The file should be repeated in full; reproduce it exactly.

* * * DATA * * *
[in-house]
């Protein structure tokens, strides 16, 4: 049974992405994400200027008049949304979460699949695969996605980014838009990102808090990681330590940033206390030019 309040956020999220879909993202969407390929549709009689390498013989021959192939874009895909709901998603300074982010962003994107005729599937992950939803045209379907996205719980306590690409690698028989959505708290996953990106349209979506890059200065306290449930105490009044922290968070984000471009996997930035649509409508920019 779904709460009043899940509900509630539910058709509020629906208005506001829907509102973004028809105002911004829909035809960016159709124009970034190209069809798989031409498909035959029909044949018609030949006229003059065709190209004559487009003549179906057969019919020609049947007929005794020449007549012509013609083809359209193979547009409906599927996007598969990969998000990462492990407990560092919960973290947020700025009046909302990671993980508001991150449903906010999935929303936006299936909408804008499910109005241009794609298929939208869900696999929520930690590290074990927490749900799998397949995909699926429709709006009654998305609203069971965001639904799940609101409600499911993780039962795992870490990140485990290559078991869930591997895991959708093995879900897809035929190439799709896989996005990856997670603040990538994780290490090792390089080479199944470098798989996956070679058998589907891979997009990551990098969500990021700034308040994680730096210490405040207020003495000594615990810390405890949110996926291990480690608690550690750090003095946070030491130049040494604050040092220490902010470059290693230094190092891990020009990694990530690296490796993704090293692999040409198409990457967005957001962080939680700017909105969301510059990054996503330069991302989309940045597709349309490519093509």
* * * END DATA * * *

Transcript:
[in-house]
């Protein structure tokens, strides 16, 4: 049974992405994400200027008049949304979460699949695969996605980014838009990102808090990681330590940033206390030019 309040956020999220879909993202969407390929549709009689390498013989021959192939874009895909709901998603300074982010962003994107005729599937992950939803045209379907996205719980306590690409690698028989959505708290996953990106349209979506890059200065306290449930105490009044922290968070984000471009996997930035649509409508920019 779904709460009043899940509900509630539910058709509020629906208005506001829907509102973004028809105002911004829909035809960016159709124009970034190209069809798989031409498909035959029909044949018609030949006229003059065709190209004559487009003549179906057969019919020609049947007929005794020449007549012509013609083809359209193979547009409906599927996007598969990969998000990462492990407990560092919960973290947020700025009046909302990671993980508001991150449903906010999935929303936006299936909408804008499910109005241009794609298929939208869900696999929520930690590290074990927490749900799998397949995909699926429709709006009654998305609203069971965001639904799940609101409600499911993780039962795992870490990140485990290559078991869930591997895991959708093995879900897809035929190439799709896989996005990856997670603040990538994780290490090792390089080479199944470098798989996956070679058998589907891979997009990551990098969500990021700034308040994680730096210490405040207020003495000594615990810390405890949110996926291990480690608690550690750090003095946070030491130049040494604050040092220490902010470059290693230094190092891990020009990694990530690296490796993704090293692999040409198409990457967005957001962080939680700017909105969301510059990054996503330069991302989309940045597709349309490519093509």